Back in June Parliament suffered a cyberattack, focussing on MP's email accounts. While many might have assumed the attack came from Russia, or possibly even China, it turns out Iran might have been responsible.
According to The Times intelligence services have pinned the blame on the middle eastern state, and around 30 accounts were compromised in the process. If true, this would make June's attack the first Iran has carried out against the UK. While 30 accounts sounds like a lot, over 9,000 (including those belonging to prime minister Theresa May) were targeted.
That doesn't sound like a great success, though it depends on what information the attackers managed to get from those 30 accounts. A high-ranking cabinet member's email account is far more lucrative than 10 backbenchers from small constituencies around the country.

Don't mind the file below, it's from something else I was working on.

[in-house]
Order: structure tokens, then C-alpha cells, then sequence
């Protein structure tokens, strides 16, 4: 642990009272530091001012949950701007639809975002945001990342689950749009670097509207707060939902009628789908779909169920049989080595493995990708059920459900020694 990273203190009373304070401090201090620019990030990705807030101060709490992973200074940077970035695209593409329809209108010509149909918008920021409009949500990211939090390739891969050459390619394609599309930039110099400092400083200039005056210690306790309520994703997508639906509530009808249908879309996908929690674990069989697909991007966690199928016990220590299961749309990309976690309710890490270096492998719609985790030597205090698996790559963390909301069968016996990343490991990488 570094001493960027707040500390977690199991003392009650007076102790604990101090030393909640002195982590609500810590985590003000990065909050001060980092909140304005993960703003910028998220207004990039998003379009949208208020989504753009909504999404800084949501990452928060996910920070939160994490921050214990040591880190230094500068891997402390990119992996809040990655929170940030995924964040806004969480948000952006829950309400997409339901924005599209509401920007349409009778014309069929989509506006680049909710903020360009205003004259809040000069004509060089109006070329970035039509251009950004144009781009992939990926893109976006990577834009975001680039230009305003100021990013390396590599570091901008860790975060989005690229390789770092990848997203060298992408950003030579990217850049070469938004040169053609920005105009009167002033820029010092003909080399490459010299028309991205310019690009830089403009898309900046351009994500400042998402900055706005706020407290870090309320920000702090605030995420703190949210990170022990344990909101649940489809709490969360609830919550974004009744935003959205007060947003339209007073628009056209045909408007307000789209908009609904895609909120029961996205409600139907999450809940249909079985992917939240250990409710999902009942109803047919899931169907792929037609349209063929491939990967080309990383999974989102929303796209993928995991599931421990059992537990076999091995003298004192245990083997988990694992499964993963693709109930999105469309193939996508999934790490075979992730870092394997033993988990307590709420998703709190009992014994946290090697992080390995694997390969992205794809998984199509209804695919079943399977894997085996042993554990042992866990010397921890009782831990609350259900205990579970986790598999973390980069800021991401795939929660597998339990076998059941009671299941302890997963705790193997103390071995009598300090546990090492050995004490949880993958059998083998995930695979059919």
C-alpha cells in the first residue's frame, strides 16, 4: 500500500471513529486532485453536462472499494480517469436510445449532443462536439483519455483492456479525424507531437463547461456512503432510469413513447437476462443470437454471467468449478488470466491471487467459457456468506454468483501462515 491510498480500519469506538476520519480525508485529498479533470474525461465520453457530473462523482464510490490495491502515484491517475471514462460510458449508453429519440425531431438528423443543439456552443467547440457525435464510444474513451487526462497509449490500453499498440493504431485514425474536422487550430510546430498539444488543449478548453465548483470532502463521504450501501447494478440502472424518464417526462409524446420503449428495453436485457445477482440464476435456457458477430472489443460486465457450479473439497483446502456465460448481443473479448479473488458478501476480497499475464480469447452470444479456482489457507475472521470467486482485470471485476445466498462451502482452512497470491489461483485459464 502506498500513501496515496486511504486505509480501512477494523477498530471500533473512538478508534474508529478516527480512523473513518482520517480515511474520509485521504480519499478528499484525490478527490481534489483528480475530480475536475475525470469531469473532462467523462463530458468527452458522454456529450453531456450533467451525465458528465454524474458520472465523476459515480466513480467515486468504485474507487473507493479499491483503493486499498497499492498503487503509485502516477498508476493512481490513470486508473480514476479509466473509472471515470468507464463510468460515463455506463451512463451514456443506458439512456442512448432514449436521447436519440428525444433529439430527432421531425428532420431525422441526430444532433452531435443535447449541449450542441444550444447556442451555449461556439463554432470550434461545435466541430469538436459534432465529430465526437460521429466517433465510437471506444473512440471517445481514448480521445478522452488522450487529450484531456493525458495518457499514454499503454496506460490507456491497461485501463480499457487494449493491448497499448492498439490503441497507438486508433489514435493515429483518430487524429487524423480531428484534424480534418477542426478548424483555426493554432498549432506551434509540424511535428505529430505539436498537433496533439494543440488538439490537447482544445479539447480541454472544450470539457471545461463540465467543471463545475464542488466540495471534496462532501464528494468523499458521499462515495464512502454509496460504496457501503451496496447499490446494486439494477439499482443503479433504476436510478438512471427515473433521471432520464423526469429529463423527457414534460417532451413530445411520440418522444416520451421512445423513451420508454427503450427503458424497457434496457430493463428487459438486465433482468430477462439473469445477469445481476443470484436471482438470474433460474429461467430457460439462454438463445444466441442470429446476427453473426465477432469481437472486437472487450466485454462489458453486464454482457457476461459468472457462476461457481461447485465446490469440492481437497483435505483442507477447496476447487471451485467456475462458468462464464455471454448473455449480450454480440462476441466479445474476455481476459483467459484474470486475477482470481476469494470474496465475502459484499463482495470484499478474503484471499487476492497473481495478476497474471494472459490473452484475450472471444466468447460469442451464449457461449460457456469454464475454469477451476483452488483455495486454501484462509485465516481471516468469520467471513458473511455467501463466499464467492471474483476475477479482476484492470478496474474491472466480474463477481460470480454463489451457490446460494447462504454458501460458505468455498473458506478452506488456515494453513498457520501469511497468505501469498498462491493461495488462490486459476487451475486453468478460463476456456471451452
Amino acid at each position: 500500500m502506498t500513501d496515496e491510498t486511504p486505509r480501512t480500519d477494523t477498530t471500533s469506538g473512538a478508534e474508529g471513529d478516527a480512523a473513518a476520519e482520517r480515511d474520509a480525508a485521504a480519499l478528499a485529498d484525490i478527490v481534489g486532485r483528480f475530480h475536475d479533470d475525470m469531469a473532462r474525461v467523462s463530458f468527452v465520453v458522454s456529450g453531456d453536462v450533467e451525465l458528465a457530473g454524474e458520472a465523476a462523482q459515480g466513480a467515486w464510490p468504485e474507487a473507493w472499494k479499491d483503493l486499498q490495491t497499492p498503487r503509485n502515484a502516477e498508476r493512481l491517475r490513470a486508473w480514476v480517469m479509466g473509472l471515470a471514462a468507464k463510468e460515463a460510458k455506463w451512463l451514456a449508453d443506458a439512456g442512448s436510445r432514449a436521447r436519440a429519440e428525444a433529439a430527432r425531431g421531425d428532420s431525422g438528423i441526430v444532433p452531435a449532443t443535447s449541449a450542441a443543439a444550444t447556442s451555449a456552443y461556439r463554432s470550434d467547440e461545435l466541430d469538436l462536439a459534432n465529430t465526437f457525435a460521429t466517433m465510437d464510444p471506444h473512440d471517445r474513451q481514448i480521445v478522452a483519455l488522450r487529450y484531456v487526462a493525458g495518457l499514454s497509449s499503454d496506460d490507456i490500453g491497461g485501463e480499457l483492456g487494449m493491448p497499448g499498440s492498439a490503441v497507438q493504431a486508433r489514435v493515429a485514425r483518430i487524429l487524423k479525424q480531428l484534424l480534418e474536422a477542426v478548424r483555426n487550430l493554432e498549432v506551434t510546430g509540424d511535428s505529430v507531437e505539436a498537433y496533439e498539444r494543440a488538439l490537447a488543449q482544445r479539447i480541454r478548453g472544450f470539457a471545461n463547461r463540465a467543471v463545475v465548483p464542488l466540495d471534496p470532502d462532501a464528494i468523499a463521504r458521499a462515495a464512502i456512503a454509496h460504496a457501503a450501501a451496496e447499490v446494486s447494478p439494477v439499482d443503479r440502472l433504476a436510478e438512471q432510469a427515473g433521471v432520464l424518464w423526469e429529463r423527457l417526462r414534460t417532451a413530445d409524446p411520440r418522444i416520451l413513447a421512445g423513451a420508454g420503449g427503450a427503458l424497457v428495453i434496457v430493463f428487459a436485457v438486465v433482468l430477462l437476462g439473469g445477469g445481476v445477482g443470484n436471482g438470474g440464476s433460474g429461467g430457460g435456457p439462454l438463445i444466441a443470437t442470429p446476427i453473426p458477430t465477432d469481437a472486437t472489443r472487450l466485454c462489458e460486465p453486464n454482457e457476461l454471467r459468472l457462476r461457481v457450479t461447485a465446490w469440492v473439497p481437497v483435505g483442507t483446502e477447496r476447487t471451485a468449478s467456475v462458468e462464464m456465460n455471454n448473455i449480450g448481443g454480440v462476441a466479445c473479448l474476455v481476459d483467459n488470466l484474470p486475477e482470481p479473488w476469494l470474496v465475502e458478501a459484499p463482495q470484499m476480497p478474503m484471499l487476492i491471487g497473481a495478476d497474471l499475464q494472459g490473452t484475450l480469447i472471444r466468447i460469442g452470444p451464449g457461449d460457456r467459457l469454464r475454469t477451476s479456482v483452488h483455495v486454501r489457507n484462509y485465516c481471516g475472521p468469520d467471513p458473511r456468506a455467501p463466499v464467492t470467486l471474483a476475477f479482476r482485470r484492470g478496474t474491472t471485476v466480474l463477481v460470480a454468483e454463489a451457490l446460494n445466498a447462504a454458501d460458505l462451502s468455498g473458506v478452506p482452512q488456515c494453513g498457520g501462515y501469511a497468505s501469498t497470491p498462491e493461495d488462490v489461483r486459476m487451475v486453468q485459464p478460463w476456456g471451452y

It's also been suggested that the attack might have been an exploratory mission, testing the UK's cyber-defences for future reference. Or information that could compromise the UK's interests and force it to make concessions when it comes to Iran's anti-nuclear proliferation deal. One theory even suggests that factions within Iran's Revolutionary Guard were hoping to use the attack to cancel the nuclear deal, and open up the country to fully-fledged nuclear research. That's all speculation, though. All we know for sure from The Times' report is that the attack was not financially motivated.
Authorities haven't commented, but they have reportedly concluded that Iran did obtain sensitive material as a result of the attack. If only there was someway we could bolster our cyber defences and communications. Possibly with some sort of encryption? But normal people don't need that, do they? [The Times via Engadget]